CalPERS to vote against return of Murdochs to News Corp. board
The nation's largest public pension fund said it would vote against the reelection of media mogul Rupert Murdoch and his sons, James and Lachlan, to News Corp.'s board of directors.
The California Public Employees Retirement System, or CalPERS, said in a statement Friday that the media giant's shareholders would benefit from greater board independence because of the dual class voting structure of the company. Murdoch controls about 40% of News Corp.’s voting shares.
The CalPERS announcement comes as an influential advisory firm, Institutional Shareholder Services, this week advised voting against the reelection of 13 of the company's 15 directors, saying the British phone hacking scandal, and subsequent closing of the News of the World tabloid, reflects a failure of board “stewardship.”
Hermes Equity Ownership Services, another advisory service affiliated with Britain's largest pension fund, joined in calling on investors Friday to vote against the reelection of any Murdoch family member to the board at next week's annual shareholders' meeting.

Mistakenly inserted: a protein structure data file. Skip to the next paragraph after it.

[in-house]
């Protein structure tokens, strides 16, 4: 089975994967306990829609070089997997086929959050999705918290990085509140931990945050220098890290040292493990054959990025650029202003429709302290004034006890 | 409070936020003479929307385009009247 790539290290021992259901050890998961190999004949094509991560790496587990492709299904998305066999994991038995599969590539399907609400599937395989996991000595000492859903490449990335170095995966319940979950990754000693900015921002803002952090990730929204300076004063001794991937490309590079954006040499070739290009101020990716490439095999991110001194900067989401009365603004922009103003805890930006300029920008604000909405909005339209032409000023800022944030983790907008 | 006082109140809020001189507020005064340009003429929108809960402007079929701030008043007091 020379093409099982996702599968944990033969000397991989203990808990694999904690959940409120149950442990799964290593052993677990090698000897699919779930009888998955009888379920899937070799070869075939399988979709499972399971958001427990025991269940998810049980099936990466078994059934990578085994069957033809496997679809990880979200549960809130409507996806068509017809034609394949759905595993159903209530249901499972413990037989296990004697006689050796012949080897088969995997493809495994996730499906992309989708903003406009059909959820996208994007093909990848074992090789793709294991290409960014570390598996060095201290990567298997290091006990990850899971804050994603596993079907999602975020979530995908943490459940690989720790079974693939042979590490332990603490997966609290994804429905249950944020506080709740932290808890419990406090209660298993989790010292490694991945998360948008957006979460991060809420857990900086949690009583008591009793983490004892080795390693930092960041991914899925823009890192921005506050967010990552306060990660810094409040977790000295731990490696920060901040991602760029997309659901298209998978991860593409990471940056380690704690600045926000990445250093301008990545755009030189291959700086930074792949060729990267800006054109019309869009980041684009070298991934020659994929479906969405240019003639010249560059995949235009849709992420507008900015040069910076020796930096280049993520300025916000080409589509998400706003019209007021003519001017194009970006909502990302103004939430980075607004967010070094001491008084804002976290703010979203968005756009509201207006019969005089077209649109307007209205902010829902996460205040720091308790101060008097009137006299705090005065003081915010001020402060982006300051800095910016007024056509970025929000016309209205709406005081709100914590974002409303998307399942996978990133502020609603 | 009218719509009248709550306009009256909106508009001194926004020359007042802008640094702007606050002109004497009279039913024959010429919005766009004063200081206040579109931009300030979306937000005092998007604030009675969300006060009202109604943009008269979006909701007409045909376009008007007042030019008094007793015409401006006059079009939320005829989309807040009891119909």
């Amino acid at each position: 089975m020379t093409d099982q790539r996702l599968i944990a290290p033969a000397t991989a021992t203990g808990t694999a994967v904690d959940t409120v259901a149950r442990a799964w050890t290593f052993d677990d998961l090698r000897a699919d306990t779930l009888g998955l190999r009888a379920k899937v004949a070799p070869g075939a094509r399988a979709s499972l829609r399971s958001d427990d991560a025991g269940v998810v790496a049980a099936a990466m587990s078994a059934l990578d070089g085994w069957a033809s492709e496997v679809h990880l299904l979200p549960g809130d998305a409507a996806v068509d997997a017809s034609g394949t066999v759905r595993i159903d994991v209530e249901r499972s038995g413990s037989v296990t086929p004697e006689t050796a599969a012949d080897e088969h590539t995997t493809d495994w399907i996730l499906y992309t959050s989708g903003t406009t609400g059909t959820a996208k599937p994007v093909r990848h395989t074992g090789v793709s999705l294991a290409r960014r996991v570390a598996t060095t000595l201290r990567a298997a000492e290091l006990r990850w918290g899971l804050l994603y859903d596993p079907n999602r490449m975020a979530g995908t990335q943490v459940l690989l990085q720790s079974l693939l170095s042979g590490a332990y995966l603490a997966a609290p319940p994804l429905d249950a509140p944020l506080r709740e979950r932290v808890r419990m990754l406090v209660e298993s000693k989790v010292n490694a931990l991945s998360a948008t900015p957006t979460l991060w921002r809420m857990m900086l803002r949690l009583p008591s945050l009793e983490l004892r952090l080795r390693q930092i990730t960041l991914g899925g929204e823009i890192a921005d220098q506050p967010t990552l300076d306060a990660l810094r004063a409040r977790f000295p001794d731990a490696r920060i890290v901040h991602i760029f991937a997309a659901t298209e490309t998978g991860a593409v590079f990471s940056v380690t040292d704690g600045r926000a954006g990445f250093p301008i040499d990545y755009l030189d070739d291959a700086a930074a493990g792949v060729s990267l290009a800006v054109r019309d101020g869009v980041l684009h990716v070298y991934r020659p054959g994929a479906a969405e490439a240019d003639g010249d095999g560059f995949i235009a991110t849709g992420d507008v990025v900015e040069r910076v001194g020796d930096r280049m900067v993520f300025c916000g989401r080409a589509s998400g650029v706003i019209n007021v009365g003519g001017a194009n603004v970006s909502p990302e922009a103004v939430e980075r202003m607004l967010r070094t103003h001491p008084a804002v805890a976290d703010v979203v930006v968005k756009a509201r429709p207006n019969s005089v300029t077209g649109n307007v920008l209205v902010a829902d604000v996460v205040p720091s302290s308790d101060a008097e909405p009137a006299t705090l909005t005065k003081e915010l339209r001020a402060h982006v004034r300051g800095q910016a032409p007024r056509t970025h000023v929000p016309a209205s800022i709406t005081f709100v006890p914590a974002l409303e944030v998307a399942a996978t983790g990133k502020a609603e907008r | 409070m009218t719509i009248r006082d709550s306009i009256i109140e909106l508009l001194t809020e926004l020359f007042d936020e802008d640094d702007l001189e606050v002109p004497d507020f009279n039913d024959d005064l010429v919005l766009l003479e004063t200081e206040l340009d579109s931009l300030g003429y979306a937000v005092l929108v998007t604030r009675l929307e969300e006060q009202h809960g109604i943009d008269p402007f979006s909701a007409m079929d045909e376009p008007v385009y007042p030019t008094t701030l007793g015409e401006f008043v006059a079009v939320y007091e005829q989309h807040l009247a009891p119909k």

CalPERS said it would withhold voting its nearly 1.5 million shares for the reelection of James and Lachlan Murdoch, Arthur Siskind, News Corp.’s former general counsel, and Andrew Knight, the former executive chairman of News International, the company's British publishing arm. It also declined to support Rupert Murdoch, who serves the dual roles of chairman and chief executive, calling instead for an independent chairman to oversee the company.
“Calpers expects the Board to continue its efforts to rejuvenate the News Corporation Board with new independent directors,” the pension fund said in a statement.
News Corp. earlier this week issued a statement saying the board has taken “decisive action” to hold people accountable and take measures to “prevent something like this from ever occurring again.”
-- Dawn C. Chmielewski
Photo of News Corp. Chairman Rupert Murdoch, at right, walking from a hotel to his flat with his son James Murdoch, chief executive of News Corp. Europe and Asia. Credit: Facundo Arrizabalaga/European Pressphoto Agency